Hepatitis B virus (HBV) genotypes were examined in HIV-infected patients with chronic and occult HBV infection. From a total population of 593 HIV-infected patients, 22 individuals (prevalence 3.7%) were found to be HBsAg while 72 (12.1%) were found to be anti-HBc alone. From them, 20 and 4 were HBV DNA positive, respectively. These last four patients are therefore considered to be HBV infected in an occult form. The genotypes could be determined in all 24 HBV-infected patients. HBV-A was the most common (20/24; 83.3%), followed by HBV-D (2/24; 8.3%) and HBV-F (1/24; 4.2%). The remaining sample exhibited mixed infection involving genotypes A and D as pure ones, thus also forming part of three intergenotypic recombinant forms exhibiting different mosaic S gene patterns. The sexual route of transmission was predominant among HBV genotype A-infected patients. Among the 24 HBV DNA-positive patients, point mutations related to lamivudine resistance were found in four strains. These viral strains showed a methionine-to-valine substitution at codon 204 (rtM204V) in association with an upstream B-domain change at rtL180M. Additionally, two of them exhibited the additional rtV173L mutation. The value of HBV molecular monitoring including both HBV viral genomic characterization and genotypic resistance profile in HIV-HBV-coinfected individuals is discussed.
AIM: To investigate the associations of hepatitis B virus (HBV) genotype with HBeAg and anti-HBe status, alanine aminotransferase (ALT) levels and HBV-DNA detection in different groups of HBV-infected patients in southwest Iran.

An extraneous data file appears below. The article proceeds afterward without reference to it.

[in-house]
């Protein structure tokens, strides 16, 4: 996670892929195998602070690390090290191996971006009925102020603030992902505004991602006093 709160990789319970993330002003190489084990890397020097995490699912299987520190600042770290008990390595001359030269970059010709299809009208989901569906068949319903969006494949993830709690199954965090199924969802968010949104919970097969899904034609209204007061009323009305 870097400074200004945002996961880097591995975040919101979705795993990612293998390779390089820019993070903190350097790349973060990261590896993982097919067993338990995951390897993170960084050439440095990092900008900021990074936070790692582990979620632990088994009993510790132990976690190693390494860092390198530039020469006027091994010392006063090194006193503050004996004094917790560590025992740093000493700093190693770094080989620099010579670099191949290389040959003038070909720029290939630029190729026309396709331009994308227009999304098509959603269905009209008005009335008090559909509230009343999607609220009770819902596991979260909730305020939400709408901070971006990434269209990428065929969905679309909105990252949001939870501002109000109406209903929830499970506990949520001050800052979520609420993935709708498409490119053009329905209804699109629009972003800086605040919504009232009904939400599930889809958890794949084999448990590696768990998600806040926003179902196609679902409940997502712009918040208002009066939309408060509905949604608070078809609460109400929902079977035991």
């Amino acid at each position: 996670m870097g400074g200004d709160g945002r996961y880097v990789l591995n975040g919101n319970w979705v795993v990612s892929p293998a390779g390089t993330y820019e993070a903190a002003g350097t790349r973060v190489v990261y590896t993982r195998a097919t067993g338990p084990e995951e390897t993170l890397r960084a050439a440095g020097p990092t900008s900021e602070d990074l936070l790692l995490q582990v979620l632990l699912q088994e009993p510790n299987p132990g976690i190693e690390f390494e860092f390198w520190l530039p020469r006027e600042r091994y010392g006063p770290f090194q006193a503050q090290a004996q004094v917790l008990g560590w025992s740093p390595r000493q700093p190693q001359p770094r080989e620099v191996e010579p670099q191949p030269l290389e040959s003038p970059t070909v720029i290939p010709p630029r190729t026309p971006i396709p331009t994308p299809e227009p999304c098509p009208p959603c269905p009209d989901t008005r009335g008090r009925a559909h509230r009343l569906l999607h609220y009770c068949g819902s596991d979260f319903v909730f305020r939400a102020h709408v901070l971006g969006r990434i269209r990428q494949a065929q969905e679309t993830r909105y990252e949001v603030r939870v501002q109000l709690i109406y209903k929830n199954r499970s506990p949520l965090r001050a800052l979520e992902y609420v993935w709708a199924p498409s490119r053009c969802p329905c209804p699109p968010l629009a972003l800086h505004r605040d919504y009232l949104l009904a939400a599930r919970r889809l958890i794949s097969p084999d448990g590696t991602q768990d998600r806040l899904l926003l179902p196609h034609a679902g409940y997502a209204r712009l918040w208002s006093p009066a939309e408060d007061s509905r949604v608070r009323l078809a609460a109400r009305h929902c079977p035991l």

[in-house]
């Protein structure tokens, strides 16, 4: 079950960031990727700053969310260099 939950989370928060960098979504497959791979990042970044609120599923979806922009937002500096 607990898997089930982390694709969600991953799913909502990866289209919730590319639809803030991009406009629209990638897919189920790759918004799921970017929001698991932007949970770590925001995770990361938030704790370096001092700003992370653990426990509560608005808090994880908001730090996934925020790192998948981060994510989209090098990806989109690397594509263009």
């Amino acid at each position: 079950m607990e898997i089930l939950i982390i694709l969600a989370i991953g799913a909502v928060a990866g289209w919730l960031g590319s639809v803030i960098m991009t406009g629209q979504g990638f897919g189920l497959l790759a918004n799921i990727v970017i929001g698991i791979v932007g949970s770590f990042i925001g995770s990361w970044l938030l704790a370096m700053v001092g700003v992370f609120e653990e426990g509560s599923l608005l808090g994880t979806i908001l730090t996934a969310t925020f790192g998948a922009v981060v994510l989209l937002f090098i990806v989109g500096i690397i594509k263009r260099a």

METHODS: A total of 89 HBsAg-positive serum samples were collected from the same number of patients. All sera were then investigated to determine HBV DNA and serological markers. For all the polymerase chain reaction (PCR)-positive samples, biochemical, histopathological assays and genotyping were also performed.
RESULTS: Genotype D was the only type of HBV found in different clinical forms of acute and chronic infections. There was a high prevalence of HBeAg-negative HBV-infected patients with chronic hepatitis (52.7%). Out of 55 patients with chronic hepatitis, seven (12.7%) were diagnosed with cirrhosis. A significant association between the presence of anti-HBe antibody and an increase in ALT level, among either HBeAg-negative (P = 0.01) or HBeAg-positive (P = 0.026) patients, was demonstrated. No significant differences were observed between the clinical outcomes of HBeAg-positive and -negative individuals (P = 0.24).